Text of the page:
Molar heat capacity37.03 J/(mol·K)
Vapor pressure (calculated)
P (Pa) 1 10 100 1 k 10 k 100 k
at T (K) 1836 2028 2267 2573 2976 3535
Atomic properties
Oxidation states0,[2] +1, +2, +3 (a mildly basic oxide)
ElectronegativityPauling scale: 1.20
Ionization energies
  • 1st: 593.4 kJ/mol
  • 2nd: 1170 kJ/mol
  • 3rd: 1990 kJ/mol
Atomic radiusempirical: 180 pm
Covalent radius196±6 pm
Color lines in a spectral range
Spectral lines of gadolinium
Other properties
Natural occurrenceprimordial
Crystal structurehexagonal close-packed (hcp)
Hexagonal close packed crystal structure for gadolinium
Speed of sound thin rod2680 m/s (at 20 °C)
Thermal expansionα poly: 9.4 µm/(m·K) (at 100 °C)
Thermal conductivity10.6 W/(m·K)
Electrical resistivityα, poly: 1.310 µΩ·m
Magnetic orderingferromagnetic-paramagnetic transition at 293.4 K
Magnetic susceptibility+755,000.0·10−6 cm3/mol (300.6 K)[3]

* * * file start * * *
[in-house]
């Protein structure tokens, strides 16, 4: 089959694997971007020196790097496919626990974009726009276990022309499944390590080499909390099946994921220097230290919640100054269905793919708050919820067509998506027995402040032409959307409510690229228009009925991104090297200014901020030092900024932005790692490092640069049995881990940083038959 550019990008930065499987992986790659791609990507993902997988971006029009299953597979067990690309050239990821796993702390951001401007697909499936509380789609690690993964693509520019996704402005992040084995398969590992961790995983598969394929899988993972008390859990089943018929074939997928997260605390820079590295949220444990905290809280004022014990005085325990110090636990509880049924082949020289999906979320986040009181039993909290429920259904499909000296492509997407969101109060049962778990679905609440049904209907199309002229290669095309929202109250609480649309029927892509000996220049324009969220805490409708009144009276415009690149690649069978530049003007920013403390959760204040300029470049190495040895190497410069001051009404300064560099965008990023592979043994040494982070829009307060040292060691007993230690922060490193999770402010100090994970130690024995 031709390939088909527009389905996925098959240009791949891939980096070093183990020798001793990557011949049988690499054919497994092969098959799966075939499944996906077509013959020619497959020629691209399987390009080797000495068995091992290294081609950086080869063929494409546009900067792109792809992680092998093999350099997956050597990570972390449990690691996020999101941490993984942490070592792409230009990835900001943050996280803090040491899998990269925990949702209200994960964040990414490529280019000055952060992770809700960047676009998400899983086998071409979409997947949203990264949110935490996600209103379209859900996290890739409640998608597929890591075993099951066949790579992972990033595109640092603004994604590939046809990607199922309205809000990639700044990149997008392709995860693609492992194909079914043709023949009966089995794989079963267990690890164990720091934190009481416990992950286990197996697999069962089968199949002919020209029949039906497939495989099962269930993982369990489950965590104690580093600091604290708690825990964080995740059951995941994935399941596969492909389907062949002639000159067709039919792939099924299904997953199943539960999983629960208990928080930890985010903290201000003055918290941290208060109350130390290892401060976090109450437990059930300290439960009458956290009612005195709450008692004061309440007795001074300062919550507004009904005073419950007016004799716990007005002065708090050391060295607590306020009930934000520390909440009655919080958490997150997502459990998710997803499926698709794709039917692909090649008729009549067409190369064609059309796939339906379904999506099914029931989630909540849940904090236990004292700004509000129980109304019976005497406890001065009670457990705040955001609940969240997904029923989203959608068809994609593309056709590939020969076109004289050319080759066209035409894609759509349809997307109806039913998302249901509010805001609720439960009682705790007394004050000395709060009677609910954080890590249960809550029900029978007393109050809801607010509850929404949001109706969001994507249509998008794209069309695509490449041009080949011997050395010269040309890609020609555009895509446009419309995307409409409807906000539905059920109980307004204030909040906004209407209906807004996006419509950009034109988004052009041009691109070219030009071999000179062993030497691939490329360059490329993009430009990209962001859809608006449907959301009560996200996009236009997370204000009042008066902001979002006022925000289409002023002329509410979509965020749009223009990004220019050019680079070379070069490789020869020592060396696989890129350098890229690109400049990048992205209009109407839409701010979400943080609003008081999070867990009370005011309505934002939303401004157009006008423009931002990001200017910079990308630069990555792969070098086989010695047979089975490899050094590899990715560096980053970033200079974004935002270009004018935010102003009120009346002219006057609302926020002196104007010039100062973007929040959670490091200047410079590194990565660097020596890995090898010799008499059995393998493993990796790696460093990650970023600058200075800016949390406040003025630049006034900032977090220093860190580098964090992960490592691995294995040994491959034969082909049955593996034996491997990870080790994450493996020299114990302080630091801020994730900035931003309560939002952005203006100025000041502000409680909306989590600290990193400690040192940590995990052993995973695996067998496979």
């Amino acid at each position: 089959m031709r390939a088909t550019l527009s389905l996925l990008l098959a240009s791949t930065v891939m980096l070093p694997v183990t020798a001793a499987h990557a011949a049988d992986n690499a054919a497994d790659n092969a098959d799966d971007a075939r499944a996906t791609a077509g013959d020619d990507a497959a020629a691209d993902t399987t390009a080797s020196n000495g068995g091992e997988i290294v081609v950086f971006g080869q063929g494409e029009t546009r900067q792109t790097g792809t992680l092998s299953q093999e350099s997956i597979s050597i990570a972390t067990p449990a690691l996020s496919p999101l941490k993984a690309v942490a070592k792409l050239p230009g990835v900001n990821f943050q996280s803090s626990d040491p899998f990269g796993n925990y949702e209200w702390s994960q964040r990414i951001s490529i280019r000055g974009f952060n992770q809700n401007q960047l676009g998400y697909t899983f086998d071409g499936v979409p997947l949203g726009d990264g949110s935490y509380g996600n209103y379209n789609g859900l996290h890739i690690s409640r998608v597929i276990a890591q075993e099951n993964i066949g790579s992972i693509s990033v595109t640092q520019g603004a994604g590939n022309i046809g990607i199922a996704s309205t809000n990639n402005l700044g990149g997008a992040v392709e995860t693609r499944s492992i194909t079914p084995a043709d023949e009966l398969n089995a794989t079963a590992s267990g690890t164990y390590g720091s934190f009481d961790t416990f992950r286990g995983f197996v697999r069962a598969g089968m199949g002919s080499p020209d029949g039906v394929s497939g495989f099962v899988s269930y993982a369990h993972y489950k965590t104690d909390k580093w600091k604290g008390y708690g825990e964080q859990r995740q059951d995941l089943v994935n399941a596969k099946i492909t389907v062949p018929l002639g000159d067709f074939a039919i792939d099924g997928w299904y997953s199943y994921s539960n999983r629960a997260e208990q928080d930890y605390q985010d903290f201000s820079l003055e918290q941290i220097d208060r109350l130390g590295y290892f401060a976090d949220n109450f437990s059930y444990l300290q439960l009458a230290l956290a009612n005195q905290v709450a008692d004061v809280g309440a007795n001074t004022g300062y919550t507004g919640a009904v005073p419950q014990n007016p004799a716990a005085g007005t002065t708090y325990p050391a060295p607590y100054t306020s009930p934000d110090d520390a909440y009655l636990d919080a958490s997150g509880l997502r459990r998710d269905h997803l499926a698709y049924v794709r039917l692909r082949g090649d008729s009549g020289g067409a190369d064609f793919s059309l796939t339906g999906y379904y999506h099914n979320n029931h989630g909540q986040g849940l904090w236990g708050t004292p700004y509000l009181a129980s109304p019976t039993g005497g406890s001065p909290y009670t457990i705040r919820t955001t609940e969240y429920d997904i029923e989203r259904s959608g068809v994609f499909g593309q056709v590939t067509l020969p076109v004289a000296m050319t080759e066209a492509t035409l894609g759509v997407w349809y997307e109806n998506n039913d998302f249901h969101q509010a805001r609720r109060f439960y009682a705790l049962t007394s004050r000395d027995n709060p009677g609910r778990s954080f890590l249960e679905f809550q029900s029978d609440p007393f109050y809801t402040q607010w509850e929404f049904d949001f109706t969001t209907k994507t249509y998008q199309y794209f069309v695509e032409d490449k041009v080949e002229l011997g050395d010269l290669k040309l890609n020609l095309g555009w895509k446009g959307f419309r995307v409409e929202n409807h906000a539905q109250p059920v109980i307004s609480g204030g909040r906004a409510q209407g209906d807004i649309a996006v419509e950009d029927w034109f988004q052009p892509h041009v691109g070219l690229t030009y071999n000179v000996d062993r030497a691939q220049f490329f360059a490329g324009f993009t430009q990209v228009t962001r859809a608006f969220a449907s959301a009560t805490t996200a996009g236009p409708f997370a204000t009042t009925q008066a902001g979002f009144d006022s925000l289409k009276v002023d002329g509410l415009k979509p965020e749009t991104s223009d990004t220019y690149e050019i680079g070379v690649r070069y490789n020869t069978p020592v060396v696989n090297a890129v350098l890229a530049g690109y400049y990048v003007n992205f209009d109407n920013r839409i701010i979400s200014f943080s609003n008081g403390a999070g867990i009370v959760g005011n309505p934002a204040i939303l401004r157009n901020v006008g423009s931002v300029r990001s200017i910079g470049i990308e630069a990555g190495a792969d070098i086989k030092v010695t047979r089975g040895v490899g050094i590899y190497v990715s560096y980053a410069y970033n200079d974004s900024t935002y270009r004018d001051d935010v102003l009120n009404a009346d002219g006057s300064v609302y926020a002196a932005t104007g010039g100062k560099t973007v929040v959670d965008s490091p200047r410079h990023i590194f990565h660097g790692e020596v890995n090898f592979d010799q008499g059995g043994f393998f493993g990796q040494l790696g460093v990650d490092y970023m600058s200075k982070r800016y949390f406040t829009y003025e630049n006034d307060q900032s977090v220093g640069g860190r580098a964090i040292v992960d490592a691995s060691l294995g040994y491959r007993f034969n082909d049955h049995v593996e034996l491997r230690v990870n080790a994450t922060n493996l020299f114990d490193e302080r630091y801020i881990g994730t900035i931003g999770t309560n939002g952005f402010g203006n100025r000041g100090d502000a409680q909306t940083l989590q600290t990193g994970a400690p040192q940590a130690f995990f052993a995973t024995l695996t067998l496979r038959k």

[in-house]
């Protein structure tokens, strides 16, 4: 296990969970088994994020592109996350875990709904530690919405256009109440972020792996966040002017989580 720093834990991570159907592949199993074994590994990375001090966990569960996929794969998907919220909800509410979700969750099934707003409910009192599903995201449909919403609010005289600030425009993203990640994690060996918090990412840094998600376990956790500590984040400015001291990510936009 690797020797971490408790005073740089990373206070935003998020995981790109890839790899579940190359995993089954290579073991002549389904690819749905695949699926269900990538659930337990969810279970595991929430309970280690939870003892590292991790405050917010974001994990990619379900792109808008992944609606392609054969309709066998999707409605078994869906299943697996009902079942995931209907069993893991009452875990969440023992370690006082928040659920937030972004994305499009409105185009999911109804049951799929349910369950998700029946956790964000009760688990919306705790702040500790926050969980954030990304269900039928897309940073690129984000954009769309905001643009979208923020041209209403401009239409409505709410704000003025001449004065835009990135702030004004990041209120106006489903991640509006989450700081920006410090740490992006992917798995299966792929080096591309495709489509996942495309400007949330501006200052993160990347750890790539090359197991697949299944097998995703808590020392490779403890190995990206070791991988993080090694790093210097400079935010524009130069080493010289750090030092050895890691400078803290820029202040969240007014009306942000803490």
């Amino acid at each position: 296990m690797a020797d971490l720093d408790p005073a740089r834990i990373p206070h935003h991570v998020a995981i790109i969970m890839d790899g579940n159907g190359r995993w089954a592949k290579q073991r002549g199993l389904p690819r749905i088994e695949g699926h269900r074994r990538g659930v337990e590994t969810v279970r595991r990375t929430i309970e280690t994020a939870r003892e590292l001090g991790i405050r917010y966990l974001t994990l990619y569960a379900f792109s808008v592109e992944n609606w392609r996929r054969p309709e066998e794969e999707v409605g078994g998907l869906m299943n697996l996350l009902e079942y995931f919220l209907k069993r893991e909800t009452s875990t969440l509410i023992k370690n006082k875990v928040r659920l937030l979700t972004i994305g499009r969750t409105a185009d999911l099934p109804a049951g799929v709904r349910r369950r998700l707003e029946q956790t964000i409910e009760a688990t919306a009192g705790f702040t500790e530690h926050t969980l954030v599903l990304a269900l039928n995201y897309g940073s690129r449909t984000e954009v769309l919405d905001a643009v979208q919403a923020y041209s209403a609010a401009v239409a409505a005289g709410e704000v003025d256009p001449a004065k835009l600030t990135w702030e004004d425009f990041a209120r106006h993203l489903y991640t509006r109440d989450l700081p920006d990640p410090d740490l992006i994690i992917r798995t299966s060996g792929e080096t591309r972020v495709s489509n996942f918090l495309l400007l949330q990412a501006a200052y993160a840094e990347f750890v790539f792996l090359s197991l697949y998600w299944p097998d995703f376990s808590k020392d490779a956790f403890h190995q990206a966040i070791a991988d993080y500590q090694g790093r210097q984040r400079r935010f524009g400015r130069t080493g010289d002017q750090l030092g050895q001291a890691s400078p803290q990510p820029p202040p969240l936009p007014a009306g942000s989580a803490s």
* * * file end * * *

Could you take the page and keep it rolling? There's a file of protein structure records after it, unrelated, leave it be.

Young's modulusα form: 54.8 GPa
Shear modulusα form: 21.8 GPa
Bulk modulusα form: 37.9 GPa
Poisson ratioα form: 0.259
Vickers hardness510–950 MPa
CAS Number7440-54-2
History
Namingafter the mineral Gadolinite (itself named after Johan Gadolin)
DiscoveryJean Charles Galissard de Marignac (1880)
First isolationLecoq de Boisbaudran (1886)
Main isotopes of gadolinium
Iso­tope Abun­dance Half-life (t1/2) Decay mode Pro­duct
148Gd syn 75 y α 144Sm
150Gd syn 1.8×106 y α 146Sm
152Gd 0.20% 1.08×1014 y α 148Sm
154Gd 2.18% stable
155Gd 14.80% stable
156Gd 20.47% stable
157Gd 15.65% stable
158Gd 24.84% stable
160Gd 21.86% stable
Category Category: Gadolinium
| references